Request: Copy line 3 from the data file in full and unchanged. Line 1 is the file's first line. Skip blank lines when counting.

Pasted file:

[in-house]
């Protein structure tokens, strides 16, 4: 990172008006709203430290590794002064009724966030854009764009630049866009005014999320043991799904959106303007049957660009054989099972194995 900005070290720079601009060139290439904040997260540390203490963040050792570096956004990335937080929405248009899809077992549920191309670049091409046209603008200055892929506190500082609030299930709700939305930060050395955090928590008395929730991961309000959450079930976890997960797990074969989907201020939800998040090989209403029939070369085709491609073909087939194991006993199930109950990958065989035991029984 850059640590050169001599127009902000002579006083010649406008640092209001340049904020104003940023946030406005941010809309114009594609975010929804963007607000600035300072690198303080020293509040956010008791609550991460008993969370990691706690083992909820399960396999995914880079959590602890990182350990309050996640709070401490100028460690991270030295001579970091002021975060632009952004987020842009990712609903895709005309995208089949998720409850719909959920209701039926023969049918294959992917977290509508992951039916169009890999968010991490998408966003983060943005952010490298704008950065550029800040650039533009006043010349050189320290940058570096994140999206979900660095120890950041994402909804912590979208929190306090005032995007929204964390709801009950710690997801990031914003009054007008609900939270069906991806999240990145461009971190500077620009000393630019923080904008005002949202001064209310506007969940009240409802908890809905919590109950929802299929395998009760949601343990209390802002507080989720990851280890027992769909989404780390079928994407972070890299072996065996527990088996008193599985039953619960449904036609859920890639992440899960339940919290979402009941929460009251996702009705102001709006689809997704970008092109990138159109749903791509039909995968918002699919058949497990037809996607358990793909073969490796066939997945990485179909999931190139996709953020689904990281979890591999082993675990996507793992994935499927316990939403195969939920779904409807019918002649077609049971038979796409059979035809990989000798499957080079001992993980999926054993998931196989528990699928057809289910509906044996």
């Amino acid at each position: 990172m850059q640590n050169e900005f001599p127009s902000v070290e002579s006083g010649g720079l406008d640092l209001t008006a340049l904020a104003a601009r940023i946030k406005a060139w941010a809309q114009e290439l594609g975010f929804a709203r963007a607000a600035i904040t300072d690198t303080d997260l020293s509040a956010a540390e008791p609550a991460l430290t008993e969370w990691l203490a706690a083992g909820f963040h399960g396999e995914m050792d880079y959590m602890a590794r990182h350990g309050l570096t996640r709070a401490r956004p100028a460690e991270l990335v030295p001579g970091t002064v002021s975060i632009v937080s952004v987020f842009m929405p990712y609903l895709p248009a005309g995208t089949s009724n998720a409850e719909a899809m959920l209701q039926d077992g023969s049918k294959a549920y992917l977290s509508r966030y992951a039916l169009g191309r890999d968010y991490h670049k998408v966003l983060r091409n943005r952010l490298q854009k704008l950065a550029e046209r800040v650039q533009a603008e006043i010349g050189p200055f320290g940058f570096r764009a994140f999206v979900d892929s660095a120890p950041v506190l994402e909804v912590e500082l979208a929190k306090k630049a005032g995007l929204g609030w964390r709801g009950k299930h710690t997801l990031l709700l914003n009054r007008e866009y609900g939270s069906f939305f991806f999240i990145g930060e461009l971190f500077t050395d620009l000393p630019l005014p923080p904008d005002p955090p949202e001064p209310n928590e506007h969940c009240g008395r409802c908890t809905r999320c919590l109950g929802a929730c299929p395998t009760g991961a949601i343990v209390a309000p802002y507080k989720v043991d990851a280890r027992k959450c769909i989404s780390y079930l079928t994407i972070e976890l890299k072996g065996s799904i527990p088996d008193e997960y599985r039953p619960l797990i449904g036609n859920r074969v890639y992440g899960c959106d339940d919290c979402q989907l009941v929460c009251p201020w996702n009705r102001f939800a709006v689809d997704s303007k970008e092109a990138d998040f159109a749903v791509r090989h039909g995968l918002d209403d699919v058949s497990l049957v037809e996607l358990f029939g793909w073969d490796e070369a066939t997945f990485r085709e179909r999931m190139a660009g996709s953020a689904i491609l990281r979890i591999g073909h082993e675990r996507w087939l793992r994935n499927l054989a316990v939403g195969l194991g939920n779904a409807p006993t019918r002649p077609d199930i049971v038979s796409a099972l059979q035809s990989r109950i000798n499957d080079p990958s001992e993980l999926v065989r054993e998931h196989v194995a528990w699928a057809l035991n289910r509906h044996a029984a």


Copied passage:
């Amino acid at each position: 990172m850059q640590n050169e900005f001599p127009s902000v070290e002579s006083g010649g720079l406008d640092l209001t008006a340049l904020a104003a601009r940023i946030k406005a060139w941010a809309q114009e290439l594609g975010f929804a709203r963007a607000a600035i904040t300072d690198t303080d997260l020293s509040a956010a540390e008791p609550a991460l430290t008993e969370w990691l203490a706690a083992g909820f963040h399960g396999e995914m050792d880079y959590m602890a590794r990182h350990g309050l570096t996640r709070a401490r956004p100028a460690e991270l990335v030295p001579g970091t002064v002021s975060i632009v937080s952004v987020f842009m929405p990712y609903l895709p248009a005309g995208t089949s009724n998720a409850e719909a899809m959920l209701q039926d077992g023969s049918k294959a549920y992917l977290s509508r966030y992951a039916l169009g191309r890999d968010y991490h670049k998408v966003l983060r091409n943005r952010l490298q854009k704008l950065a550029e046209r800040v650039q533009a603008e006043i010349g050189p200055f320290g940058f570096r764009a994140f999206v979900d892929s660095a120890p950041v506190l994402e909804v912590e500082l979208a929190k306090k630049a005032g995007l929204g609030w964390r709801g009950k299930h710690t997801l990031l709700l914003n009054r007008e866009y609900g939270s069906f939305f991806f999240i990145g930060e461009l971190f500077t050395d620009l000393p630019l005014p923080p904008d005002p955090p949202e001064p209310n928590e506007h969940c009240g008395r409802c908890t809905r999320c919590l109950g929802a929730c299929p395998t009760g991961a949601i343990v209390a309000p802002y507080k989720v043991d990851a280890r027992k959450c769909i989404s780390y079930l079928t994407i972070e976890l890299k072996g065996s799904i527990p088996d008193e997960y599985r039953p619960l797990i449904g036609n859920r074969v890639y992440g899960c959106d339940d919290c979402q989907l009941v929460c009251p201020w996702n009705r102001f939800a709006v689809d997704s303007k970008e092109a990138d998040f159109a749903v791509r090989h039909g995968l918002d209403d699919v058949s497990l049957v037809e996607l358990f029939g793909w073969d490796e070369a066939t997945f990485r085709e179909r999931m190139a660009g996709s953020a689904i491609l990281r979890i591999g073909h082993e675990r996507w087939l793992r994935n499927l054989a316990v939403g195969l194991g939920n779904a409807p006993t019918r002649p077609d199930i049971v038979s796409a099972l059979q035809s990989r109950i000798n499957d080079p990958s001992e993980l999926v065989r054993e998931h196989v194995a528990w699928a057809l035991n289910r509906h044996a029984a």